Haley’s support for South Korea is a far cry from what domestic and South Korean critics feared out of a Trump administration – a full withdrawal from Asia. As a candidate, Trump had encouraged both nations to be self-reliant, even invoking the possibility of nuclear weapons development.
Critics also claimed Trump’s White House would remain silent in the face of Russian belligerence in Eastern Europe. As chief international representative to that White House, Haley has done no such thing. On the contrary; her debut before the UN Security Council was a condemnation of Russian military incursions into Eastern Ukraine. “I consider it unfortunate on the occasion of my first appearance here I must condemn the aggressive actions of Russia,” she said during her first appearance before the Security Council. “We do want to better our relations with Russia… however, the dire situation in eastern Ukraine is one that demands clear and strong condemnation of Russian actions.”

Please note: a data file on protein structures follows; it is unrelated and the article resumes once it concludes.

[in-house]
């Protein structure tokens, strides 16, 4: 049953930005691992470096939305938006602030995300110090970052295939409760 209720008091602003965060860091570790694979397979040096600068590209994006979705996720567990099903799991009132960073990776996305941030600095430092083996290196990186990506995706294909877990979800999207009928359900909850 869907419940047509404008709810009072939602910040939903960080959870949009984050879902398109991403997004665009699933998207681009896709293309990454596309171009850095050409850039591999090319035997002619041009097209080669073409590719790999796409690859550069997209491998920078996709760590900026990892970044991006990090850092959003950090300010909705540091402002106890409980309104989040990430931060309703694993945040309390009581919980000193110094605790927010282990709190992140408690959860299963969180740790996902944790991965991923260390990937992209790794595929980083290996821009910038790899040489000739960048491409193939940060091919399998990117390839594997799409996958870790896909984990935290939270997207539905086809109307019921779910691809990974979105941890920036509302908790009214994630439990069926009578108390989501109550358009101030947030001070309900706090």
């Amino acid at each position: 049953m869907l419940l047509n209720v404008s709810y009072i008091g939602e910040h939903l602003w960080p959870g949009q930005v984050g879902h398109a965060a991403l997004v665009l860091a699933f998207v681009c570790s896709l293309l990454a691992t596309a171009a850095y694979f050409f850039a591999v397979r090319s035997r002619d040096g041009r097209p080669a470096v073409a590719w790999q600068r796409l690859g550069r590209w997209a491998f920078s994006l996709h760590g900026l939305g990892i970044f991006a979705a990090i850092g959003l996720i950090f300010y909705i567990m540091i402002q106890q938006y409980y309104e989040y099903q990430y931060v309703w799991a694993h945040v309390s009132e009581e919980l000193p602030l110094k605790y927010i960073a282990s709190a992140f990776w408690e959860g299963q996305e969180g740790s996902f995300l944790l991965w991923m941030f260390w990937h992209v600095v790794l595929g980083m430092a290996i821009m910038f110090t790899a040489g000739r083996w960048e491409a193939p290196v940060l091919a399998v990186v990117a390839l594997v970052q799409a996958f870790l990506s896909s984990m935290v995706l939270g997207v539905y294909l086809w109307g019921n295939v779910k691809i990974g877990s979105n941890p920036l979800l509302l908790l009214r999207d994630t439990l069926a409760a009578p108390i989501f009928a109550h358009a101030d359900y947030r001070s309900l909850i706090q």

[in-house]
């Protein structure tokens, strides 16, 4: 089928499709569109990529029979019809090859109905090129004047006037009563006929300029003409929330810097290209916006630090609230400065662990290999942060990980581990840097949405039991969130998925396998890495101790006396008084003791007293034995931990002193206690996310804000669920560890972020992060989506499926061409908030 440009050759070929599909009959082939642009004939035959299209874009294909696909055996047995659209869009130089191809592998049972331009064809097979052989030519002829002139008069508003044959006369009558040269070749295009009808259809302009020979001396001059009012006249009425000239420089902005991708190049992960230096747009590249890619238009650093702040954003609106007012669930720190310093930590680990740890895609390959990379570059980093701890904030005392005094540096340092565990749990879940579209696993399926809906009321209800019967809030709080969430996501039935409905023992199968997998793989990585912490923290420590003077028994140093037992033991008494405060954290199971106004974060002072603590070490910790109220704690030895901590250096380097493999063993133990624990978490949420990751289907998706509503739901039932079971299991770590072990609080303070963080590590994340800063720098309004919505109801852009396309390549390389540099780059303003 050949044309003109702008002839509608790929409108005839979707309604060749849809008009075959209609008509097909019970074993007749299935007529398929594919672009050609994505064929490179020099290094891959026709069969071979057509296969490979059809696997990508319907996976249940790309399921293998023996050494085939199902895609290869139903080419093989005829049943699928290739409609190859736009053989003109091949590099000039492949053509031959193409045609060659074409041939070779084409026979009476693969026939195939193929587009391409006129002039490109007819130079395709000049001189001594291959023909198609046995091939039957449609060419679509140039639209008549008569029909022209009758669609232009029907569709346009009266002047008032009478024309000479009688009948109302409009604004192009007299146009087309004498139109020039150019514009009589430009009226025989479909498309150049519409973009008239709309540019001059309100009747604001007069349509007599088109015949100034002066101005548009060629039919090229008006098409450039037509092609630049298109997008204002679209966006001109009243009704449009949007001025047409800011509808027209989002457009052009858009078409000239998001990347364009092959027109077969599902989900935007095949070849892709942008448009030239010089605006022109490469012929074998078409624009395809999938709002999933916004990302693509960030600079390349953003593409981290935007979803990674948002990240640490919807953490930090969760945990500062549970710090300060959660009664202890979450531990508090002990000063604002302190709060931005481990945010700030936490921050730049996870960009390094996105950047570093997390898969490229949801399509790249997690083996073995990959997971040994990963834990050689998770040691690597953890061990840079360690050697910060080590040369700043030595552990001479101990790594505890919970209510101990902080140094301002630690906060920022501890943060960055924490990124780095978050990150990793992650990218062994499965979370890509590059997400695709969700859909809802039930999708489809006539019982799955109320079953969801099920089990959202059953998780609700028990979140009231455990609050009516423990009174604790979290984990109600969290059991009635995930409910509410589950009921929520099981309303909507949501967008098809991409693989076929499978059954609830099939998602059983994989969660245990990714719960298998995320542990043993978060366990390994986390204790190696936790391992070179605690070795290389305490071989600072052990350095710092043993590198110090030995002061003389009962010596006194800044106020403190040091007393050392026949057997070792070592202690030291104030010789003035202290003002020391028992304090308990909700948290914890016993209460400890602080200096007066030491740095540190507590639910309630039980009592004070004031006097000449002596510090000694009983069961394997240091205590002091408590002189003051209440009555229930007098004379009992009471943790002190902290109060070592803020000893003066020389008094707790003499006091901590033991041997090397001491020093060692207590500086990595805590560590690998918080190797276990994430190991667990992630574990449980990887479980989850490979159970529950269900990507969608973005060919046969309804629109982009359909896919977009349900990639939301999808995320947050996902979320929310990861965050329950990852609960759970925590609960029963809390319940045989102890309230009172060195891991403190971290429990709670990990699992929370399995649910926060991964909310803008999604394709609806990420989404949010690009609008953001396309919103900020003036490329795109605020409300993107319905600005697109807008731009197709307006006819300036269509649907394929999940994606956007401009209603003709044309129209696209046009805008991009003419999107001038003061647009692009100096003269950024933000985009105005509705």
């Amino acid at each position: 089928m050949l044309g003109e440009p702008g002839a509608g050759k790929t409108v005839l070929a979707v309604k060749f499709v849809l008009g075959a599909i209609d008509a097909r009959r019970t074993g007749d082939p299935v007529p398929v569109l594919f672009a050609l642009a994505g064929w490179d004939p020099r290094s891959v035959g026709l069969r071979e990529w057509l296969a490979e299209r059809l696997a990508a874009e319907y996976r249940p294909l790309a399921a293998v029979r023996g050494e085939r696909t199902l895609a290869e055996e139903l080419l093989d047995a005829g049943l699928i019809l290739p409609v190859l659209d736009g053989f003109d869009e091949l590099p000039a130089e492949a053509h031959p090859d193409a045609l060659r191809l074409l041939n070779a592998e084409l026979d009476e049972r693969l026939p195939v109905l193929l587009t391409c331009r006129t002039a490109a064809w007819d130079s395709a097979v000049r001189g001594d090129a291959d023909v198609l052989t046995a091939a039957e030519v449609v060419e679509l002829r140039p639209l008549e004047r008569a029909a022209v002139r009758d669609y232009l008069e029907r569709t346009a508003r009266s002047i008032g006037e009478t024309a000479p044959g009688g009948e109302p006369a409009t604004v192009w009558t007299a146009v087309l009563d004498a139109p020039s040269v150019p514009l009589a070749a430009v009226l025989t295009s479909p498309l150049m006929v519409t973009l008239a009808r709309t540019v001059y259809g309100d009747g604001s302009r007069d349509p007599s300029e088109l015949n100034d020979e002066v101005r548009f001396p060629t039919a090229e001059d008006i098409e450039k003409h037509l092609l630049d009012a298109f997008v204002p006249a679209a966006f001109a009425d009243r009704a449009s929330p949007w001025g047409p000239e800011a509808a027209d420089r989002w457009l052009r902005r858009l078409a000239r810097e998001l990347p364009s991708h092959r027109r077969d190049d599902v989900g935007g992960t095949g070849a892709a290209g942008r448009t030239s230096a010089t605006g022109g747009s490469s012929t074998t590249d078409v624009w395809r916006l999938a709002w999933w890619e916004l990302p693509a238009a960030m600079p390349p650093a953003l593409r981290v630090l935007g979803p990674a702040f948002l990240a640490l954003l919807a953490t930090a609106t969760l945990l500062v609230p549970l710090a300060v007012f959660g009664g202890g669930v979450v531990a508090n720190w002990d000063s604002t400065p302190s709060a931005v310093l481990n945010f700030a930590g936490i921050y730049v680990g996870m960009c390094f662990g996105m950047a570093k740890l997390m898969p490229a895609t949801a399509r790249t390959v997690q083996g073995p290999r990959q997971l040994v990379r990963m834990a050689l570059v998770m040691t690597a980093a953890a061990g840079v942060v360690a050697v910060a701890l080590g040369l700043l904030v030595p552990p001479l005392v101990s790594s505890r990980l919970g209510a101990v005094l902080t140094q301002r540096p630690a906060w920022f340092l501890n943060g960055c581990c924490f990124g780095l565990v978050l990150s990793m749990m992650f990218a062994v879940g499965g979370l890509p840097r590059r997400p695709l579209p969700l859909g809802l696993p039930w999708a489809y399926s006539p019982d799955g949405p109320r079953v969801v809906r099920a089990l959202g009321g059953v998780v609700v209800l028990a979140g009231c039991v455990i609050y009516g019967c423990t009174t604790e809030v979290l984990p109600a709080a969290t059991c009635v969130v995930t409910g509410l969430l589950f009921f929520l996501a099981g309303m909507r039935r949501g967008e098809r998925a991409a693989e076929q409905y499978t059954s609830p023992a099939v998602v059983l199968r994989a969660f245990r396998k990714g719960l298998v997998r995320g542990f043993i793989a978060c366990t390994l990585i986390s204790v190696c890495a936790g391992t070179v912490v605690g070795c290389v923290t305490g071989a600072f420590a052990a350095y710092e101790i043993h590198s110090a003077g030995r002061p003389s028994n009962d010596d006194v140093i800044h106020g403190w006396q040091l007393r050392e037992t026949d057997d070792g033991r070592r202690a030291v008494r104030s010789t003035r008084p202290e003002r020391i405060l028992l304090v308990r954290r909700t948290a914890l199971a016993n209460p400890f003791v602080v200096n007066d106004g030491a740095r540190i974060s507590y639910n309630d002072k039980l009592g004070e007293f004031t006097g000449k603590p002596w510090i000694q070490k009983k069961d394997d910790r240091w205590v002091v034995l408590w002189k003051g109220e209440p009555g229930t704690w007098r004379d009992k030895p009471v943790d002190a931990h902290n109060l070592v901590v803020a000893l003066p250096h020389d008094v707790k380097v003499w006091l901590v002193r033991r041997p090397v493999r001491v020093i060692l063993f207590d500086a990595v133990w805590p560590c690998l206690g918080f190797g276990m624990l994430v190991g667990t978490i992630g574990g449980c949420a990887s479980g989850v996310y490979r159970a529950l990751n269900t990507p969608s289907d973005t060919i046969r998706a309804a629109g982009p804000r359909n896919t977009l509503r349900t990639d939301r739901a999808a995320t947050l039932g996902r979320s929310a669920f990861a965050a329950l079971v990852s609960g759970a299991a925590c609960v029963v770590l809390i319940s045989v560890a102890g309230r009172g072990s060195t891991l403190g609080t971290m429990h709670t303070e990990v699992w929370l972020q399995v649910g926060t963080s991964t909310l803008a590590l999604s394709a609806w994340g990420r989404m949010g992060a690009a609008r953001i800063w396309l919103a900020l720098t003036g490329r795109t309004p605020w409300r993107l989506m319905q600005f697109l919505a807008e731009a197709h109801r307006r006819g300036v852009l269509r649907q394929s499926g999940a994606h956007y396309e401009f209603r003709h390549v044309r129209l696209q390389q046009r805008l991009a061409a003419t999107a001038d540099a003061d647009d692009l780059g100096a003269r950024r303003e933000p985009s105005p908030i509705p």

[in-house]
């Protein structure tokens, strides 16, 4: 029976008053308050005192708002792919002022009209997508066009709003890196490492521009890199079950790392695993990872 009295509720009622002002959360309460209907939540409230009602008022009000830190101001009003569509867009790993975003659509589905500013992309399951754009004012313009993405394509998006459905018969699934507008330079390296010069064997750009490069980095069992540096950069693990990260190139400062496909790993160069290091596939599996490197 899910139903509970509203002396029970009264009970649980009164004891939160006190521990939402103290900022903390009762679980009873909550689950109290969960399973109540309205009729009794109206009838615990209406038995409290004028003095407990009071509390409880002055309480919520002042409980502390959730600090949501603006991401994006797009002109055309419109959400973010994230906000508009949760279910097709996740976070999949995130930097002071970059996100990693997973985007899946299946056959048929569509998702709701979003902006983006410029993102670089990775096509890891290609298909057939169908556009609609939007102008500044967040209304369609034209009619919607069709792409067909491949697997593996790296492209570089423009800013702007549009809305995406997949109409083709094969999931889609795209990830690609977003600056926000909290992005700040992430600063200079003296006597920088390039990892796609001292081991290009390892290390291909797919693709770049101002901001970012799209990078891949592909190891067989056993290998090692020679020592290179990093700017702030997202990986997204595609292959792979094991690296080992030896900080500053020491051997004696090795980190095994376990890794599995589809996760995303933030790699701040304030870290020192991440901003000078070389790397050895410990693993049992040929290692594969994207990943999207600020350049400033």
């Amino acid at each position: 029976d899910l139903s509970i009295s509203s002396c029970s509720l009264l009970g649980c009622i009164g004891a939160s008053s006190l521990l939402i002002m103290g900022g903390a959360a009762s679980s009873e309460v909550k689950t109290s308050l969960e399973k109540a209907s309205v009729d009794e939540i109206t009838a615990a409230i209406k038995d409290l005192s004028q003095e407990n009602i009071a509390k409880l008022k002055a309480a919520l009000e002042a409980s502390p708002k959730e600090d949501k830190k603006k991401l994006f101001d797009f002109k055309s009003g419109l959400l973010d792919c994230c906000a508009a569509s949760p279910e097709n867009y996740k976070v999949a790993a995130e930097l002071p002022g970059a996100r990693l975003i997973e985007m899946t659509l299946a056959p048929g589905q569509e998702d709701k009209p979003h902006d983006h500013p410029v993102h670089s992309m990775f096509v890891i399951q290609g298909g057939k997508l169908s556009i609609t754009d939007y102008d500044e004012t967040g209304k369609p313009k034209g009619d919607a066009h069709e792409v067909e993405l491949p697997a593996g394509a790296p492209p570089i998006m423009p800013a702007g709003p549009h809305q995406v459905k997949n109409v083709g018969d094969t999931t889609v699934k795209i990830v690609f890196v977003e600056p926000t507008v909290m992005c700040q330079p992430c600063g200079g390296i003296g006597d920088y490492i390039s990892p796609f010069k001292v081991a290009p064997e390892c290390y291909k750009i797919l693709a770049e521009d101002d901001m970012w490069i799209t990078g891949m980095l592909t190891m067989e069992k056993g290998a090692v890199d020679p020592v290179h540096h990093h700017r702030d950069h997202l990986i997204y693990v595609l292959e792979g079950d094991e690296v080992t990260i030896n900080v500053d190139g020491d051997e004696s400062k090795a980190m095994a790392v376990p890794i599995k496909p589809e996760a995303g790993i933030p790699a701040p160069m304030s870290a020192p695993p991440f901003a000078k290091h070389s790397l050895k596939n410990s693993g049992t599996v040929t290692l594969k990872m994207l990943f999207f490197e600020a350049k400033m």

“We have criticized Russia for Crimea and Ukraine, for the actions they’ve taken there. We will call them out when we see something wrong. If we see where we can work together, of course, we’re going to try and do that,” Haley told an Al Jazeera journalist this week, once again condemning Russia, this time for supporting Syrian dictator Bashar al-Assad and opposing resolutions condemning his use of chemical weapons against civilians.